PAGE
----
RISKY BUSINESS

by flaunt

Exploring Los Angeles' Audacious New Art Space (while we can), The 14th Factory

 

 

Too often in today’s high-finance art world “risk” is a concept that entangles painting and sculpture in silk-tie concepts like rate of return on investment and long term yield. Yet “risk” still peppers the lexicon that describes good artistic practice. In the case of The 14th Factory, risk is the operative word, as there have been few fine art projects in Los Angeles in recent years that have taken a tenth as much risk as this vast, singular, new experience in the Lincoln Heights district.

“I bankrupt my life to fund it,” artist and project creator Simon Birch tells me, “and then I ran out of money, then I borrowed from people that buy my work already – ‘lend me fifty grand and I’ll give you a painting if it doesn’t work out.’”

Is the work for sale? I ask Birch.

“Buy whatever you want,” he tells me. “We have no choice, because we can’t make rent next month, so I’m hoping somebody buys something.”

Birch and I meet in the central garden of the impressive, sprawling space – a green lawn in the midst of a section of white-washed timber warehouse. He’s unshaved and a band of sweat runs across the pink baseball cap on his head. He’s friendly, polite, and has an English sort of calm. But there’s an edge to our conversation – a lingering taste of desperation, the tang of someone who’s really pushing their limits with what they’re trying to achieve.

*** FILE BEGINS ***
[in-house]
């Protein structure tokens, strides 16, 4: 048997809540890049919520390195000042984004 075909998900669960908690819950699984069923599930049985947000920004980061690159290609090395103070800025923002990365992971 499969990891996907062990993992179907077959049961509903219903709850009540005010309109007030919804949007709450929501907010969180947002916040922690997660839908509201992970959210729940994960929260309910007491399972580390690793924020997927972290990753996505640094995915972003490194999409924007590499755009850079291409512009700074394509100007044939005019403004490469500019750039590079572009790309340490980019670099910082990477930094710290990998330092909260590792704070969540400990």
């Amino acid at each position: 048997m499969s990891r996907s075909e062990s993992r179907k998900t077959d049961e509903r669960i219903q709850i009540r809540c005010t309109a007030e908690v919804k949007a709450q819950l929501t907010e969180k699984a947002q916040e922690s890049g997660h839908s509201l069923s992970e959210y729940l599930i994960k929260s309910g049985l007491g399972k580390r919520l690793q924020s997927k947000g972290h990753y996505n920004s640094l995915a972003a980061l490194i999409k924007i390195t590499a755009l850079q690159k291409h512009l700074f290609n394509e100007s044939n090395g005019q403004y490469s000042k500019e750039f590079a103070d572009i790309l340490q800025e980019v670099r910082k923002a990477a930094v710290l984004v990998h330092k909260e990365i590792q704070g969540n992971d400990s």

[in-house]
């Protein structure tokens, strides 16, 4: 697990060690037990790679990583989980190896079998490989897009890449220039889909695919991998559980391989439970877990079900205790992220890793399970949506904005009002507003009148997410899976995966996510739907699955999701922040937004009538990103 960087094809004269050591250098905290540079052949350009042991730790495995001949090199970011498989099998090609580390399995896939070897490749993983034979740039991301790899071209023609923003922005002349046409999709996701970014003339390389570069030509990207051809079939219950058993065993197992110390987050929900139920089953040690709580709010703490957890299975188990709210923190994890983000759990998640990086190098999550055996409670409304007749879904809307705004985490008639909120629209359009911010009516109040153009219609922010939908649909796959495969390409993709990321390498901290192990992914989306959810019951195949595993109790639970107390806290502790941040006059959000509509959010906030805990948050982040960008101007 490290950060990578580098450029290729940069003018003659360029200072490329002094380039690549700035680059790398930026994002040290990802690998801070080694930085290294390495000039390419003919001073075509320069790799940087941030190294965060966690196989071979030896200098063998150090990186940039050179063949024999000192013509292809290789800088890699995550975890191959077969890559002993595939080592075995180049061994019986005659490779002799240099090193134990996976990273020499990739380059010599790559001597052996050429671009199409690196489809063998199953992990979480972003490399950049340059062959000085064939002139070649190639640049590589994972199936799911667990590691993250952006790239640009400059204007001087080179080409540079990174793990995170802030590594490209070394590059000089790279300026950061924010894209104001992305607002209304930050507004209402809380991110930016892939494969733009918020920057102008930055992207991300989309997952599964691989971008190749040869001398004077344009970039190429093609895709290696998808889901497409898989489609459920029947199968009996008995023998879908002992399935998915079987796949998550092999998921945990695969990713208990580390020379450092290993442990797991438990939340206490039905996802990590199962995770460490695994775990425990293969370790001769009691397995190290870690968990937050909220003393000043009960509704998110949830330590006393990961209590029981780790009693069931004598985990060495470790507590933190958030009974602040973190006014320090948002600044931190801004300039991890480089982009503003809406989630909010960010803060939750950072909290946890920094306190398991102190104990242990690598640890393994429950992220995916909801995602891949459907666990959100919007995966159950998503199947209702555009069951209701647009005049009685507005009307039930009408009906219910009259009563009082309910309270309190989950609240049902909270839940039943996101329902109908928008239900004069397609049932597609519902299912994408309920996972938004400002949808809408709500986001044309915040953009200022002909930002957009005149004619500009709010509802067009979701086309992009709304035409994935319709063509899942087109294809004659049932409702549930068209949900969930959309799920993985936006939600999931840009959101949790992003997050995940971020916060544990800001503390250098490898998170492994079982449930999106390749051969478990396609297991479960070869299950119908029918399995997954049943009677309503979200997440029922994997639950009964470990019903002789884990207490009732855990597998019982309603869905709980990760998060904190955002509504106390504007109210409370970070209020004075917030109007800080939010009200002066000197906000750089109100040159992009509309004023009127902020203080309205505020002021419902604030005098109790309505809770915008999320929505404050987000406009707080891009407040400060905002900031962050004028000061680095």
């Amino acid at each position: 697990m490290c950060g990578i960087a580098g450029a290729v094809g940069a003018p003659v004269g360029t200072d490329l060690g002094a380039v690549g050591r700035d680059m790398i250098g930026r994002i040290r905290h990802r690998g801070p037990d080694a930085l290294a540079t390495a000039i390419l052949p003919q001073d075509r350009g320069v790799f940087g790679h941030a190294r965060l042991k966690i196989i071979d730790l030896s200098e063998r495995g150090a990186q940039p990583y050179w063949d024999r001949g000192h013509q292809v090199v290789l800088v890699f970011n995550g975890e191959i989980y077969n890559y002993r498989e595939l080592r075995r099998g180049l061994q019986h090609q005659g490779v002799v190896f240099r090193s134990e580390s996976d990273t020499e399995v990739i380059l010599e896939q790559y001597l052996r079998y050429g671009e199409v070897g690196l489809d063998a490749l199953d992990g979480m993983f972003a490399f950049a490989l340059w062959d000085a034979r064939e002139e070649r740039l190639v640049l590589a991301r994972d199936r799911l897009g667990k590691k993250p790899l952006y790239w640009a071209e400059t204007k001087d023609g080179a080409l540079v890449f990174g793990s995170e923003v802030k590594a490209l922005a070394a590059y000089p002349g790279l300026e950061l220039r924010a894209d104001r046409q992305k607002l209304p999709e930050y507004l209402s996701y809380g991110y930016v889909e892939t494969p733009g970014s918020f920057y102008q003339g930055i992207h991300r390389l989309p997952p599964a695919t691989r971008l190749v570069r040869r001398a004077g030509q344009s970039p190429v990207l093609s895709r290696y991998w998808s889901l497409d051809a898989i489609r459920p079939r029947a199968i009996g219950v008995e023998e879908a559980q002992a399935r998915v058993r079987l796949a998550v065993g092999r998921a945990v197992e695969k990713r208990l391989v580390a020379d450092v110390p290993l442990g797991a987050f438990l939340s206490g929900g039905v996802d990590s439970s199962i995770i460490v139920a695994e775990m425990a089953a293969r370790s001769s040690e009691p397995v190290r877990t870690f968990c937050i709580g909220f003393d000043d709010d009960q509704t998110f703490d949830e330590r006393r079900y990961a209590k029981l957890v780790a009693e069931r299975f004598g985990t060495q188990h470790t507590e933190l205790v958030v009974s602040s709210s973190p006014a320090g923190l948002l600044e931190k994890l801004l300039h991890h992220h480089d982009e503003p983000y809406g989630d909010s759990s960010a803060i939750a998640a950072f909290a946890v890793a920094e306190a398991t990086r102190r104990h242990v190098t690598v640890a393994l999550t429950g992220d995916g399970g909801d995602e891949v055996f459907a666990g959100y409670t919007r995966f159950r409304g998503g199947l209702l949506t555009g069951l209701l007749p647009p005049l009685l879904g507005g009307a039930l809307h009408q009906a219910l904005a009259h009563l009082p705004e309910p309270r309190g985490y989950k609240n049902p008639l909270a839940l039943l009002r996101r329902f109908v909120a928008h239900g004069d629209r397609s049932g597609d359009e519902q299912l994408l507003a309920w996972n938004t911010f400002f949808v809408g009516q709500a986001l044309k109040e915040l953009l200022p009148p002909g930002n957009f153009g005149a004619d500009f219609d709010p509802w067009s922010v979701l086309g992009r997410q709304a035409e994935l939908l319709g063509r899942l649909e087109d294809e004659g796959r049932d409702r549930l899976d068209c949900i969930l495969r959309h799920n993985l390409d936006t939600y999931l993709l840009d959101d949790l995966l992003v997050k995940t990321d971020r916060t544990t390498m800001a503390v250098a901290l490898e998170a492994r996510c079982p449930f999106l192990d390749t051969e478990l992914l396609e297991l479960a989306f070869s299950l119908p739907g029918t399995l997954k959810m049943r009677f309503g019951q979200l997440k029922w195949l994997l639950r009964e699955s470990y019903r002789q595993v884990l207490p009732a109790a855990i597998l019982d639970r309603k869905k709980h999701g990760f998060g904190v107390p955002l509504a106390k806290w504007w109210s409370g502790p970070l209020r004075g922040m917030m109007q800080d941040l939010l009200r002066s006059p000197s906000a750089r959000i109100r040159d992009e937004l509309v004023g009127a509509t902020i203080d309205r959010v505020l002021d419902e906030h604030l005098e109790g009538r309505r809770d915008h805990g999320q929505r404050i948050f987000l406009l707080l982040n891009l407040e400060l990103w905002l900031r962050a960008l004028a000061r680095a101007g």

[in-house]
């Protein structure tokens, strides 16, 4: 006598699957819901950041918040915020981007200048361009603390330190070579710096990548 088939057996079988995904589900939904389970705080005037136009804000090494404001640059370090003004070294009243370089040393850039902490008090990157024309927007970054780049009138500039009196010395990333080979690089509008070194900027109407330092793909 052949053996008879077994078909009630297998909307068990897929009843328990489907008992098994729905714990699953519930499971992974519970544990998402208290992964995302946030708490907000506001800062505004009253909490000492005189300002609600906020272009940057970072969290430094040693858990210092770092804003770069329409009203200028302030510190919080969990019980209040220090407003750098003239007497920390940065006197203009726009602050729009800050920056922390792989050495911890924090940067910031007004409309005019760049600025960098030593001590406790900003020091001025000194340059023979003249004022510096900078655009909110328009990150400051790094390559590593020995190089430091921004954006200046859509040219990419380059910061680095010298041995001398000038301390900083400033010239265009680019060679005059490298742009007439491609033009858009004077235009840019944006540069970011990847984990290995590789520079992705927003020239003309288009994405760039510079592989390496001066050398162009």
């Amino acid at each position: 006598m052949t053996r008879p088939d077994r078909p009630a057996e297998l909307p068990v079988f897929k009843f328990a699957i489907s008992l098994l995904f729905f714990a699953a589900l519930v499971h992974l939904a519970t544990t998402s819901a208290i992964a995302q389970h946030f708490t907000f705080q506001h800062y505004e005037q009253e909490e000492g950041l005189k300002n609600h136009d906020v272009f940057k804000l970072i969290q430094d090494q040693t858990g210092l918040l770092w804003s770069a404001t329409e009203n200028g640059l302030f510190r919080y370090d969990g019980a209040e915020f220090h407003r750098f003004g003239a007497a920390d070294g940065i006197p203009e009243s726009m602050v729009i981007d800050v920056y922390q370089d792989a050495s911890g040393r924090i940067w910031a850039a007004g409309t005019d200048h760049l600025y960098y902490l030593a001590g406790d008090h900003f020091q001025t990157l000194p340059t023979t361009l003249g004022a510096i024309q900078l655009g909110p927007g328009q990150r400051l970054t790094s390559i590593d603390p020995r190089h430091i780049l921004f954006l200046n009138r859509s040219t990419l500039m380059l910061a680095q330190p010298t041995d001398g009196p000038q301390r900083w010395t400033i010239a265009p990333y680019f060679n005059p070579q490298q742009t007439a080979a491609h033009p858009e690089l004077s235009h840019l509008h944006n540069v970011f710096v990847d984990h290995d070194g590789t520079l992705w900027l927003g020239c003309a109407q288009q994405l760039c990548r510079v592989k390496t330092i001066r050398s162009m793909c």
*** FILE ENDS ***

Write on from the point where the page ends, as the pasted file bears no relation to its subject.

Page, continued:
“I’ve done quite a number of projects in Hong Kong,” Birch explains, “I’m obviously completely unknown here. Five years ago I conceived of this project and planned it out to build a show that was very cohesive, a connected journey, a procession from piece to piece. Like when a movie is made, with a beginning, middle, and ending. The idea was there has to be an entry point, a crossing of the threshold, there had to be warnings, there had to be allies and enemies, and all these other things that make up a story.”

The result in an art space of quite extraordinary scope and variety – at least by the only metrics with which I can fairly judge the endeavour: vision, taste, originality, intelligence, creativity, courageousness, and beauty. Were I an accountant I might think differently of it, though on reflection it seems that the financial profession perhaps has too high an opinion of risky and audacious behaviour. 

Within the exhibit, moments of artistic encounter emerge as fully encapsulated experiences; a glossy carwreck engulfing and shattering in an immersive videoroom (the death of Birch’s own Ferrari); an utterly physically disconcerting elevator ride flying between Hong Kong skyscrapers; a sombre assembly of plane wings; a surprising recreation of a Stanley Kubrick film set; and a commanding body of abstract figurative paintings, to name but a few. In all cases the execution is meticulous. Local Los Angeles painter Paris Reid was deeply impressed: “It’s not just a show,” she told me after we explored the space together, “but a real art experience. It’s mentally stimulating and visually fantastic.”